John Adams to John Quincy Adams
Philadelphia Decr 9. 1792
My dear Son
This Letter will be delivered you, by Mr Roberdeau a Son of General Roberdeau my ancient Friend, lately married to Miss Blair a Daughter of Doctor Blair, whom your Mamma knows. I pray you to Shew all the Civility to Mr Roberdeau in your Power. invite him to Quincy with you to keep sunday with your Mamma and shew him Boston and Cambridge, Colledge Library Apparatus &c and give him all the Advice and Aid you can in his pursuits. I have been under Obligations to his Father.
It is Said that the Electors in Jersey have been unanimous and those of Pensilvania had but one dissentient.1 I have recd Returns from both but have not opened either. It is Said too from good Authority that Maryland is unanimous.
There is a general Interest taken in my Reelection in such a number of States as affects me. The Utmost Efforts of my Ennemies have undoubtedly been exerted, and what success they may have had in Virginia and the States to the southward of it, is uncertain. New York it is expected will show their vain Spite against New England. It is not Antifederalism against Federalism, nor Democracy against Aristocracy. This is all Pretext. It is N York vs N. England.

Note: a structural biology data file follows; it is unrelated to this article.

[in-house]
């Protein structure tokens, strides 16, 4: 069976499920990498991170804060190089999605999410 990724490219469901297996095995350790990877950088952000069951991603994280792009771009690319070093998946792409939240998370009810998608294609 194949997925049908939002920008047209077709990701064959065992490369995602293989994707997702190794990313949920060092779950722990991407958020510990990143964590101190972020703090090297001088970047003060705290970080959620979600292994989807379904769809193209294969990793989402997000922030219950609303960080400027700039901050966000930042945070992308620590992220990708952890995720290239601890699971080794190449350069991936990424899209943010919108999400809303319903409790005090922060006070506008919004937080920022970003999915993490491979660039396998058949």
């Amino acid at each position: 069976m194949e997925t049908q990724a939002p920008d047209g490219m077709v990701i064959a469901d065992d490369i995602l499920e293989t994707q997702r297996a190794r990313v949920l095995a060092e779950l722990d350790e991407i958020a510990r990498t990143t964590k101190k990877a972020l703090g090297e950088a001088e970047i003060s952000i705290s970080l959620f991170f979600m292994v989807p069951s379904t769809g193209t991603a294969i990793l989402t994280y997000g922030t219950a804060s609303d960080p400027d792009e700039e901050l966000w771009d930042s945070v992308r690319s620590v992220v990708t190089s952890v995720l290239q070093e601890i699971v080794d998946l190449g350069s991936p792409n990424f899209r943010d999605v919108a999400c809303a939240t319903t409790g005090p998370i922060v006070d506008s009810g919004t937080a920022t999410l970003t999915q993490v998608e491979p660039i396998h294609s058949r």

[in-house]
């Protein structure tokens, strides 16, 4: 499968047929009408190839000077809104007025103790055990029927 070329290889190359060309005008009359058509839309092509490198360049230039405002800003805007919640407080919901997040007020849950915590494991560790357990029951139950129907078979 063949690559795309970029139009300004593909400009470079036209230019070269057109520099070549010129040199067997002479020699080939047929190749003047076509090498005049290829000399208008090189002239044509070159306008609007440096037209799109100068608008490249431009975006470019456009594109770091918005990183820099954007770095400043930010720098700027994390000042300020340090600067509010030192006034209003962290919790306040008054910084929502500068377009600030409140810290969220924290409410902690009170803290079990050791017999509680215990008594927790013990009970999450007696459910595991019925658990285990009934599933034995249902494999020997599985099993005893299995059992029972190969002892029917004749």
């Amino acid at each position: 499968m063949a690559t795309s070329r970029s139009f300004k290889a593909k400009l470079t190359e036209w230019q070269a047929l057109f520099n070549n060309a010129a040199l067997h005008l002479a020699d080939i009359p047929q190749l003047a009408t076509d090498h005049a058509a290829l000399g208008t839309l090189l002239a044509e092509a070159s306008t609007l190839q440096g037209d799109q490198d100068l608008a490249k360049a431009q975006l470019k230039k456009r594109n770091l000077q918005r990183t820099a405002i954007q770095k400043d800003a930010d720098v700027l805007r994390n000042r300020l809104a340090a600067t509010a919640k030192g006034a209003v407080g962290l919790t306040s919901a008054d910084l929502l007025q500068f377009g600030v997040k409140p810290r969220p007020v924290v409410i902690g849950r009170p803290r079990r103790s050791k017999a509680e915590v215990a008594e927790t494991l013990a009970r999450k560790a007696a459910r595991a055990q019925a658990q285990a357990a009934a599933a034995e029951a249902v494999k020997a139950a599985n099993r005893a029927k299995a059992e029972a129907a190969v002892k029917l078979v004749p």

I am affectionately your Father
RC (Adams Papers); internal address: “John Quincy Adams Esq.”
1. The dissenter was Robert Johnston (d. 1808), University of Pennsylvania 1763, a physician from Franklin County, Penn. (Colonial Collegians description begins Colonial Collegians: Biographies of Those Who Attended American Colleges before the War of Independence, CD-ROM, ed. Conrad Edick Wright, Robert J. Dunkle, and others, Boston, 2005. description ends ; Boston Columbian Centinel, 5 Dec.).